Understanding the Capitalisation Factor – Business Valuations
The most common method of valuing small profitable businesses is the Future Maintainable Earnings (FME) method. The formula for calculating the value of a business is:
Future Maintainable Earnings X Capitalisation Factor
Value of Business
The capitalization factor is defined as:
“any multiple or divisor used to convert anticipated economic benefits of a single period into value.”
That definition however does not really help anyone in understanding what a capitalisation factor is.
The capitalisation factor represents the discount rate of the expected return from the investment in the business given the risk of that business.
One of the biggest mistakes that people make in business valuations is to confuse the real meaning of the capitalisation factor.
A capitalisation factor of 3 does not mean that you will get your money back in three years. It means that you expect a return of 33% per annum forever.
The future maintainable earnings methodology is a simplification of the discounted cash flow method, but it assumes that growth is equal to nil or at least equal to the inflation rate.
Using the Future Maintainable Earnings methodology, a business with an expected future return of $100,000 and a capitalisation factor of 3 (reflecting the risk that a return of $100,000 may not be achieved) would be valued at $300,000.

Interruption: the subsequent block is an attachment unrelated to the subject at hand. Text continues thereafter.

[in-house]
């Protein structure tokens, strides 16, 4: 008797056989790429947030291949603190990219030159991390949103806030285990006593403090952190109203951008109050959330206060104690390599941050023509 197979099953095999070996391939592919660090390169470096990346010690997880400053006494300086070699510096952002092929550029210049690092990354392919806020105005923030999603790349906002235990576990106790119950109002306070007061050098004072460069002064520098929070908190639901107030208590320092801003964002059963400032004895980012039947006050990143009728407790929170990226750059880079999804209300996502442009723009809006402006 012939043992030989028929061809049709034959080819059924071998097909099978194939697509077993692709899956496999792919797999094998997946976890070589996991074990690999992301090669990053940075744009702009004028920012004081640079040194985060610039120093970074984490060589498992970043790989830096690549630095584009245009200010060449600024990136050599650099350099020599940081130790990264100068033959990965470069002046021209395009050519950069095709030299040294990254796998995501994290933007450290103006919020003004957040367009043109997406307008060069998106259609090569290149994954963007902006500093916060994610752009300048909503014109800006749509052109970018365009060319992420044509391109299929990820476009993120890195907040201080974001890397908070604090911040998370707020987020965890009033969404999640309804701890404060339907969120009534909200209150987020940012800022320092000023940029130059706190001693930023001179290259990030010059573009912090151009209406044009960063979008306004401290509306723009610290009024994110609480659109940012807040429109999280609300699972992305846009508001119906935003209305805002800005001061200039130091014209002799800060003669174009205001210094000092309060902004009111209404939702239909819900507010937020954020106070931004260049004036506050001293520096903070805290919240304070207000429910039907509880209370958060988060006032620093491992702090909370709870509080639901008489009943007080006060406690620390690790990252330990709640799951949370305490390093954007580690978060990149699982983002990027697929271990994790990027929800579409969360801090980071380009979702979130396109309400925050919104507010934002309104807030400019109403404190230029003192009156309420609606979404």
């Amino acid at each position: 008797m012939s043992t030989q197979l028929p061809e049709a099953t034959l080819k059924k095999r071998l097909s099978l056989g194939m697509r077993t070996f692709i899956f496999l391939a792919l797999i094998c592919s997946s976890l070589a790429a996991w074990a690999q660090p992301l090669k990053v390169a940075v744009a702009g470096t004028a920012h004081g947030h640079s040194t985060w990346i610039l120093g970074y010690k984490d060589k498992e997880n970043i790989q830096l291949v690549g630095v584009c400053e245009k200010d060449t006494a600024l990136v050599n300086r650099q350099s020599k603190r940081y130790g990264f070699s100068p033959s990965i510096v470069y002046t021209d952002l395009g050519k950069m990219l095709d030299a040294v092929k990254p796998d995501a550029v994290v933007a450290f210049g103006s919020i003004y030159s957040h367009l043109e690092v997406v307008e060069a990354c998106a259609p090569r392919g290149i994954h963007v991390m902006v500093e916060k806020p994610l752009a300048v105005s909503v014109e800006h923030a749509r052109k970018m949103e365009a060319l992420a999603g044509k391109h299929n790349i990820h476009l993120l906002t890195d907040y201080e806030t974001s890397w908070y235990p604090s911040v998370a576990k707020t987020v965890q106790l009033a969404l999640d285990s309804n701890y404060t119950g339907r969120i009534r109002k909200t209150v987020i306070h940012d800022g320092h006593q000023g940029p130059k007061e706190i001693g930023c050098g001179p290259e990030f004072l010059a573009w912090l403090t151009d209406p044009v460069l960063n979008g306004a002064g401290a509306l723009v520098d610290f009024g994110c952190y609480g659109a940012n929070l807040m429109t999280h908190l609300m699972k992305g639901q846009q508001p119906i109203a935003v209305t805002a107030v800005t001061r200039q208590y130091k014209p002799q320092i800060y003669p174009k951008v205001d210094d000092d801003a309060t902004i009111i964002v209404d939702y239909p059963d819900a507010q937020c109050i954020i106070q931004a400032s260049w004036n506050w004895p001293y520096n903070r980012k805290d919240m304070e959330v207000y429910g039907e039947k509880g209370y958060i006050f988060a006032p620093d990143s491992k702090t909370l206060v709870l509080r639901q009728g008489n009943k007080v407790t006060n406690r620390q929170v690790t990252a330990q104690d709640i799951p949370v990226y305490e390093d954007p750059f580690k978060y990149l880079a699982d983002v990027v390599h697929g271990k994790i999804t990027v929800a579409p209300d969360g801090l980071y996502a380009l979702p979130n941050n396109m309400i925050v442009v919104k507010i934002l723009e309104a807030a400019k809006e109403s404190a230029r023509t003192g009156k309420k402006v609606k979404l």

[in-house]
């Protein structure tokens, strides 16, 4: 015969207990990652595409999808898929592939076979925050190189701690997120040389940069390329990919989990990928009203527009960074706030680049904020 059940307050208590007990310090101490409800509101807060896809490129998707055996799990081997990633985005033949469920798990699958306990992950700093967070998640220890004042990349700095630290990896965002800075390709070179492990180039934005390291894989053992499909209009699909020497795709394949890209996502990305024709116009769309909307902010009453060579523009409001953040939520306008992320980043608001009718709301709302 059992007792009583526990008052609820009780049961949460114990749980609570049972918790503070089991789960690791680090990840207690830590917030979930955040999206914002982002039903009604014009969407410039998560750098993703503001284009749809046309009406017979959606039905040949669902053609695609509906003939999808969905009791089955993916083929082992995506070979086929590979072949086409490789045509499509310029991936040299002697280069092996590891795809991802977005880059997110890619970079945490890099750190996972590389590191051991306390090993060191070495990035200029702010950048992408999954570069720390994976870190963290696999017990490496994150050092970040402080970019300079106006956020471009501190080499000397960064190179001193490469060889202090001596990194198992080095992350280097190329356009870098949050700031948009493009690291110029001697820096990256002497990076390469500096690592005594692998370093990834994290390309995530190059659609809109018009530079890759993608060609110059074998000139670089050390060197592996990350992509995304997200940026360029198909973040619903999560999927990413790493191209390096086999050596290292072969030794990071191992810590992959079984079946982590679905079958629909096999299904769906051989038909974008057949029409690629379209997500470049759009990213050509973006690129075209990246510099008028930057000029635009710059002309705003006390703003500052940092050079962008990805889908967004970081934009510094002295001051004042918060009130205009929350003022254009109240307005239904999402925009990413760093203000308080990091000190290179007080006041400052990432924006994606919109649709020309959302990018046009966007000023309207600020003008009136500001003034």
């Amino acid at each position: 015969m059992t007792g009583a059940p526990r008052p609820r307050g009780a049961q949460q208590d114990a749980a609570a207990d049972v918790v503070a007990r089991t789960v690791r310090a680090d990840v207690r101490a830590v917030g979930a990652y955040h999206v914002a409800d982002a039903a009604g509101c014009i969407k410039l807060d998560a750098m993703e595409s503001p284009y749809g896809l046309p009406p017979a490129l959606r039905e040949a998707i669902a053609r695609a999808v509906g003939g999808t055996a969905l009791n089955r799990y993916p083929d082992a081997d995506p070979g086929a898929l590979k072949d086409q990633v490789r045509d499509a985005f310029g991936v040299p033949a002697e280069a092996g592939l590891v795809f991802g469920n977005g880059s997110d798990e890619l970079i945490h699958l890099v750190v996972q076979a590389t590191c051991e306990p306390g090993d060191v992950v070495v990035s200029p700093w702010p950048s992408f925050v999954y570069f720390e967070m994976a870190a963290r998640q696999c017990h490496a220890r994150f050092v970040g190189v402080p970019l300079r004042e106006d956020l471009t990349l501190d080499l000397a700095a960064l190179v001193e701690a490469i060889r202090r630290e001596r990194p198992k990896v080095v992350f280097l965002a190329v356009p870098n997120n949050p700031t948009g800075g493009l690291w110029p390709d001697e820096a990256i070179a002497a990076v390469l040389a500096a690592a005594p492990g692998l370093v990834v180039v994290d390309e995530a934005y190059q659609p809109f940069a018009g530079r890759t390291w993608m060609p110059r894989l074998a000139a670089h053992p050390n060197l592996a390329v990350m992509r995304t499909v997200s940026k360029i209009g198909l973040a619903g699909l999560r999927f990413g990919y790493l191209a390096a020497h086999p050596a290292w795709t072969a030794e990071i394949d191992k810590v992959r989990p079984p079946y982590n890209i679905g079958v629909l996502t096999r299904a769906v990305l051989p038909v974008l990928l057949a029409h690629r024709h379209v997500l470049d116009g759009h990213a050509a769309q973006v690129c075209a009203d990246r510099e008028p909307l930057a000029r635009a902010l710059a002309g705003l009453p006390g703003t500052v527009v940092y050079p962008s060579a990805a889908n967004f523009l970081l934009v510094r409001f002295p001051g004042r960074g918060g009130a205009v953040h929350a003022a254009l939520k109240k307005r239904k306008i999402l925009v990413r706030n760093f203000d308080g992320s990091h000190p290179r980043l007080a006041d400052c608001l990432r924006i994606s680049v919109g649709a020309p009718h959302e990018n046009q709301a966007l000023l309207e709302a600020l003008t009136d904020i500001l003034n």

A capitalization factor of 3 equals a capitalization rate of 33.3% (1/3).
Using the discounted cash flow model, the present value of the $100,000 per annum in perpetuity would be:
|Year||1||2||3||4||5||6||7||8||9||10||11 to 50|
|Discount at 33%||0.7500||0.5625||0.42188||0.31641||0.2373||0.17798||0.13348||0.10011||0.07508||0.05631|
|Total (sum of years 1 to 50)||300|
What many people confuse is the factor of three represents three years to get your money back. In a simplistic sense, it does represent three years at a o% return for the money invested. What people miss is that 33% represents a risky investment. You want 33% return because there is a good chance that one, you may not get $100,000 every year and two, there is a possibility that you will lose the initial capital.